William Cavendish-Bentinck, 3rd Duke of Portland

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Periods in Office: April 2, 1783December 19, 1783
March 31, 1807October 4, 1809
Predecessors: The Earl of Shelburne
The Lord Grenville
Successors: William Pitt the Younger
Spencer Perceval
Date of Birth: 14 April 1738
Place of Birth: Nottinghamshire
Date of Death: 30 October 1809
Place of Death: Bulstrode, Buckinghamshire
Political Party: Whig, later Tory

William Henry Cavendish Cavendish-Bentinck, 3rd Duke of Portland, (April 14, 1738 - October 30, 1809) was a British Whig and Tory statesman and Prime Minister. He was known before 1762 by the courtesy title Marquess of Titchfield.

Lord Titchfield, the eldest son of the 2nd Duke of Portland, was educated at Westminster and Christ Church, Oxford and was elected to Parliament in 1761 before entering the Lords when he succeeded his father as Duke of Portland the next year. Associated with the aristocratic Whig party of Lord Rockingham, Portland served as Lord Chamberlain of the Household in Rockingham's first Government (1765-1766), and then as Lord Lieutenant of Ireland in Rockingham's second ministry (April-August 1782), but resigned from Lord Shelburne's ministry along with other supporters of Charles James Fox following Rockingham's death.

In April 1783, Portland was brought forward as titular head of a coalition government whose real leaders were Charles James Fox and Lord North. He served as First Lord of the Treasury in this ministry until its fall in December of the same year.

Along with many other conservative Whigs (such as Edmund Burke), Portland was deeply uncomfortable with the French Revolution, and ultimately broke with Fox over this issue, joining Pitt's government as Home Secretary in 1794. He continued to serve in the cabinet until Pitt's death in 1806 - from 1801 to 1805 as Lord President of the Council, and then as a Minister without Portfolio.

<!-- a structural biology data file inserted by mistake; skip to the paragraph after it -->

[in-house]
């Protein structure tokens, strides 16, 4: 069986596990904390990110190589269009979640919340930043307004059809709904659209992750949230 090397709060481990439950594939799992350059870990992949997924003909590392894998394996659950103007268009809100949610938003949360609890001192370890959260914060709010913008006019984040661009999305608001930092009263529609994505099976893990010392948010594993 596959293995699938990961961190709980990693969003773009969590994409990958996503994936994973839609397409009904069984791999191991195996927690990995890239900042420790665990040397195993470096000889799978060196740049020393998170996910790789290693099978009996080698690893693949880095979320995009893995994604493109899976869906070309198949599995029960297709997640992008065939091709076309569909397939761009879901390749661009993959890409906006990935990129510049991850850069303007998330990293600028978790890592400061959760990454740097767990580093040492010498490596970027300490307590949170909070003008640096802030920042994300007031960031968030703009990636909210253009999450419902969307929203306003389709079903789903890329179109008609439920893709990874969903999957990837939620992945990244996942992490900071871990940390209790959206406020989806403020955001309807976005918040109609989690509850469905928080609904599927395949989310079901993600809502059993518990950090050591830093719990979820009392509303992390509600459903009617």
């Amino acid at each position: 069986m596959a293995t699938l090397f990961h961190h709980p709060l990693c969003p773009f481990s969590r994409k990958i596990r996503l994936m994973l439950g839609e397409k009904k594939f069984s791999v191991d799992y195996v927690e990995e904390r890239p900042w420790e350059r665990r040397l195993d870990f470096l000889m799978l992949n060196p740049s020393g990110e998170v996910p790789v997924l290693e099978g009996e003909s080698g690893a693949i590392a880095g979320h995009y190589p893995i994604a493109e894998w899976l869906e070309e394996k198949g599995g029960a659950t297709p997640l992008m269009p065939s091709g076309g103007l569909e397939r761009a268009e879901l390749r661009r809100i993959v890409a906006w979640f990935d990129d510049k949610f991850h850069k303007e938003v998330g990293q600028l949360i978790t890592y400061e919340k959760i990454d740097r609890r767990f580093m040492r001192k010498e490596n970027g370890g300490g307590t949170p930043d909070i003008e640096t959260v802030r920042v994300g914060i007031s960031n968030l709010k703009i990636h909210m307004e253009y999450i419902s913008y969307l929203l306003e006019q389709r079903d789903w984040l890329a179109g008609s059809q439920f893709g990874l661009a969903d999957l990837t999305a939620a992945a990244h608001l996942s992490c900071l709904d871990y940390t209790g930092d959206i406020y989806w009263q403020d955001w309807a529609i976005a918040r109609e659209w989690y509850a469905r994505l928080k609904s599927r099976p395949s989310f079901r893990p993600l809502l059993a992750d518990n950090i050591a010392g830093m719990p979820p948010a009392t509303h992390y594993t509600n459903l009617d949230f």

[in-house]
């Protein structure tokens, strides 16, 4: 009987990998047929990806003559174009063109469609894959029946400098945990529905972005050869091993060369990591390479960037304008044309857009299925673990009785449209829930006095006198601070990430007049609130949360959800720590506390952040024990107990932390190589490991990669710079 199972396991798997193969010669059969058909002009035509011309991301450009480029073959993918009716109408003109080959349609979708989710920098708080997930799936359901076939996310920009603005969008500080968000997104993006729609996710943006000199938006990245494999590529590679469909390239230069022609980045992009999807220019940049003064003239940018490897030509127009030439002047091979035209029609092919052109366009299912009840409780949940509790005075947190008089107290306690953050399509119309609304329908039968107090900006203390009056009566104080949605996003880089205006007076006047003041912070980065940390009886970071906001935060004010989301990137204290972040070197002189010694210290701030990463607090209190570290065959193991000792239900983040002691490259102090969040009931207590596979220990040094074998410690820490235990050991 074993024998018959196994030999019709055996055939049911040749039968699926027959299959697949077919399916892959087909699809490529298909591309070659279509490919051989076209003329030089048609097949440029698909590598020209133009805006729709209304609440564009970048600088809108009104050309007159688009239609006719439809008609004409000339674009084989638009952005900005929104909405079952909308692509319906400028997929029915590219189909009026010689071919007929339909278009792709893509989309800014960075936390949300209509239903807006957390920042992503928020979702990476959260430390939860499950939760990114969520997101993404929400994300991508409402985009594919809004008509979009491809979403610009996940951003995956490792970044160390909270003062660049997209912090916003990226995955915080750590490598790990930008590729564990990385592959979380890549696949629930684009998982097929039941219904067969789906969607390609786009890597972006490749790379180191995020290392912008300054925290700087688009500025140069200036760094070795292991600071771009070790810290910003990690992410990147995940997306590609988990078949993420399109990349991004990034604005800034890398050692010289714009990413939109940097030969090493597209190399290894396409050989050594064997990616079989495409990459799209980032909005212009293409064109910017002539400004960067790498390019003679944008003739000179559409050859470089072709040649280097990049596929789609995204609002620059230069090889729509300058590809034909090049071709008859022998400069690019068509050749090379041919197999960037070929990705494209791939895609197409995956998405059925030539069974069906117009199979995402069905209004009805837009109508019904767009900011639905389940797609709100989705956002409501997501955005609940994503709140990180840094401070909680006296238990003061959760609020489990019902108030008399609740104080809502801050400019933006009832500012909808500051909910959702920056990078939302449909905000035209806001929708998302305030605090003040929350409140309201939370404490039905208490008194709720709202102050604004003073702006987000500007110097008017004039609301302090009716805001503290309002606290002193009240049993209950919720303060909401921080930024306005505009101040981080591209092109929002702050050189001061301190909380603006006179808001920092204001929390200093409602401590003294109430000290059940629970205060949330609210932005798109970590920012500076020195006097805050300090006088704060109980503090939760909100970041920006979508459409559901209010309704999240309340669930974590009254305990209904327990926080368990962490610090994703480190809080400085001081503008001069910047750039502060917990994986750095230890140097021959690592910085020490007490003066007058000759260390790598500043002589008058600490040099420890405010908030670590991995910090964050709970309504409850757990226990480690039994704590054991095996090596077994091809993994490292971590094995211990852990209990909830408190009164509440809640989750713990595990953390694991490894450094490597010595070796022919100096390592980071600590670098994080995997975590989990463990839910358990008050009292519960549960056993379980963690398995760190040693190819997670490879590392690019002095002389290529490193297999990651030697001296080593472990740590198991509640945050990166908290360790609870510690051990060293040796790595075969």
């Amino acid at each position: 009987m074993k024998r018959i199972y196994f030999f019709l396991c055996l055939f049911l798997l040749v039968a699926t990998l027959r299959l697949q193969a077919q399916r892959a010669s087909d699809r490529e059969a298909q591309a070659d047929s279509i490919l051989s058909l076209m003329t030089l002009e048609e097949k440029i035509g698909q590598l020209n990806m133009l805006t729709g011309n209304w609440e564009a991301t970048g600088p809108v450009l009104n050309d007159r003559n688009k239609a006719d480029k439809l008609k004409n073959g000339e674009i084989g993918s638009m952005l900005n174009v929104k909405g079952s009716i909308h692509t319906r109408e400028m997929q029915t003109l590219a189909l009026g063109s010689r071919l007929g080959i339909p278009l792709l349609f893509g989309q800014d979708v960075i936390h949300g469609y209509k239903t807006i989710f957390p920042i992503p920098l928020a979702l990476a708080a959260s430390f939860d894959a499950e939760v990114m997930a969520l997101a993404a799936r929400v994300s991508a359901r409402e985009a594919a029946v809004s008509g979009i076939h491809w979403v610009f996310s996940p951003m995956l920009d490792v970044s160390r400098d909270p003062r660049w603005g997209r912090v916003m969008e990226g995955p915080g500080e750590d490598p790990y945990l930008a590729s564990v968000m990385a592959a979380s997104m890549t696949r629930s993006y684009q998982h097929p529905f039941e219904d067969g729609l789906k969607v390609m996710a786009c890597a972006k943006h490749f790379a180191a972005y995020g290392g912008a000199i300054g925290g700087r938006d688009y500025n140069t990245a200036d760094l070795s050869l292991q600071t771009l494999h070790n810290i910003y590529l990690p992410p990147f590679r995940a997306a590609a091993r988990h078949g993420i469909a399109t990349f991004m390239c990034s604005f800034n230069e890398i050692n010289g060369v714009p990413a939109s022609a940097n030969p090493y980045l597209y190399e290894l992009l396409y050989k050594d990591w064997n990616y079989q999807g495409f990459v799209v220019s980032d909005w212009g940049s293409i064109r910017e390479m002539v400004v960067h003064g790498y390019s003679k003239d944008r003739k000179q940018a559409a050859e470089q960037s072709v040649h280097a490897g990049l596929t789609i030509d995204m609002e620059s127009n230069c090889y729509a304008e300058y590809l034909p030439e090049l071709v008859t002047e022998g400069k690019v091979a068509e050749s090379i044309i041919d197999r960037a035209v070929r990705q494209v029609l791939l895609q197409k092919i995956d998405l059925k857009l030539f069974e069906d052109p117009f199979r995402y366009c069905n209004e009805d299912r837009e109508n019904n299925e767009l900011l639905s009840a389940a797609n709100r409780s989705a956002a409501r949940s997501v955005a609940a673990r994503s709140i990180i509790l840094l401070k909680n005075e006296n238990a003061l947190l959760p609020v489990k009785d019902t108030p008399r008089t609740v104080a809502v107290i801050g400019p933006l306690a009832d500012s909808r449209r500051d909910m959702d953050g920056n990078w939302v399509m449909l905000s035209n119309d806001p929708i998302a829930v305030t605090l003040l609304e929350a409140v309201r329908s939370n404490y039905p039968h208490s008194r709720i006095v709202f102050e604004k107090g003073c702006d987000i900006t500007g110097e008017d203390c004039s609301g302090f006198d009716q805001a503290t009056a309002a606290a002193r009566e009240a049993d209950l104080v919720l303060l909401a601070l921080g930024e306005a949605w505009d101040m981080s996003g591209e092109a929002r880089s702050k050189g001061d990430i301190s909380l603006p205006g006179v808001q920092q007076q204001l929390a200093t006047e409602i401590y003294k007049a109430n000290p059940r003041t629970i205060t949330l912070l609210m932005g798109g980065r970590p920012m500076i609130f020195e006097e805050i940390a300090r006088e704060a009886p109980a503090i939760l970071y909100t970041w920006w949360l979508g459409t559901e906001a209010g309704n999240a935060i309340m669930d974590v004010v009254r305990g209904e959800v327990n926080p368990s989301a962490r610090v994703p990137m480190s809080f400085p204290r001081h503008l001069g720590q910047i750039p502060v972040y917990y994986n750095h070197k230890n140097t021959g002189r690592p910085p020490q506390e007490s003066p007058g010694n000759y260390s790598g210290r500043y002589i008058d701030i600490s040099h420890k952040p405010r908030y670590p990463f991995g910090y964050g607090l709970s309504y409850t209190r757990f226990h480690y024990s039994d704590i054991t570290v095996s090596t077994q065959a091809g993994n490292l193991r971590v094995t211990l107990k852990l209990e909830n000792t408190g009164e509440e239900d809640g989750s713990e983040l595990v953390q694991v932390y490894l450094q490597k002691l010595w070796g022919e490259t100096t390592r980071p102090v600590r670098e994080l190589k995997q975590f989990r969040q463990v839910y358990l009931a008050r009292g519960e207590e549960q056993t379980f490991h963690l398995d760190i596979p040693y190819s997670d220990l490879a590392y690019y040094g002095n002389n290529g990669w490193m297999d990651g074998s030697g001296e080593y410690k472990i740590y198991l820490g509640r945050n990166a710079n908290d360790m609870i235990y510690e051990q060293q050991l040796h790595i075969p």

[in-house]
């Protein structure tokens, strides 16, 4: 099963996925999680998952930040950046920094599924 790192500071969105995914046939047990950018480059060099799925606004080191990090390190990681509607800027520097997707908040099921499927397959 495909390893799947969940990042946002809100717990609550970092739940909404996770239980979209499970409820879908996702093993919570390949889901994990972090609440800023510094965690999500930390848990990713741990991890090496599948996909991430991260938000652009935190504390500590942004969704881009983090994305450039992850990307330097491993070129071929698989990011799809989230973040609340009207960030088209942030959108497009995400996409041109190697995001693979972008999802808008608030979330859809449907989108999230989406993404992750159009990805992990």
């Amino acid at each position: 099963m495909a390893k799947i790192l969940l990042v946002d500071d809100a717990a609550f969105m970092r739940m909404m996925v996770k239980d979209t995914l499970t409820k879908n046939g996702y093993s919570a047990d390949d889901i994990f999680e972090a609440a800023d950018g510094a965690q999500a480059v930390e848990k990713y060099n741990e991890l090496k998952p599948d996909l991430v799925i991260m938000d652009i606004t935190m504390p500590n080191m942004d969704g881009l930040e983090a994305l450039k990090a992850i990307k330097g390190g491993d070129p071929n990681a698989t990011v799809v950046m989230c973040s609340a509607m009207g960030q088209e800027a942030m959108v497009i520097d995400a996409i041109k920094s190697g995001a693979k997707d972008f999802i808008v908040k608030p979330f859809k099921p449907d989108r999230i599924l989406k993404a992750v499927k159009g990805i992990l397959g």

When Pitt's supporters returned to power after the collapse of the Ministry of all the Talents in March, 1807, Portland was, once again, an acceptable figurehead for a fractious group of ministers who included George Canning, Lord Castlereagh, Lord Hawkesbury, and Spencer Perceval.

Portland's second government saw England's complete isolation on the continent, but also the beginning of recovery, with the start of the Peninsular War. In late 1809, with Portland's health poor and the ministry rocked by the scandalous duel between Canning and Castlereagh, Portland resigned, dying shortly thereafter.

The Portland Vase was given its name due to it having been owned by Portland.

Portland is a great-great-great-grandfather of Queen Elizabeth II (see Ancestors of Queen Elizabeth II).

The Duke of Portland's First Ministry, April - December 1783

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Arms of William Cavendish-Bentinck

The Duke of Portland's Second Ministry, March 1807 - October 1809

Changes


Preceded by:
The Earl Gower
Lord Chamberlain
1765–1766
Succeeded by:
The Earl of Hertford
Preceded by:
The Earl of Carlisle
Lord Lieutenant of Ireland
1782
Succeeded by:
The Earl Temple

Template:Succession box one to two

Preceded by:
Henry Dundas
Home Secretary
1794–1801
Succeeded by:
Lord Pelham
Preceded by:
The Earl of Chatham
Lord President of the Council
1801–1805
Succeeded by:
The Viscount Sidmouth
Preceded by:
Minister without Portfolio
1805–1806
Succeeded by:
Preceded by:
The Lord Grenville
Prime Minister
1807–1809
Succeeded by:
Spencer Perceval

Template:End box

Preceded by:
William Bentinck
Duke of Portland Succeeded by:
William Bentinck
sv:William Henry Cavendish-Bentinck, 3:e hertig av Portland
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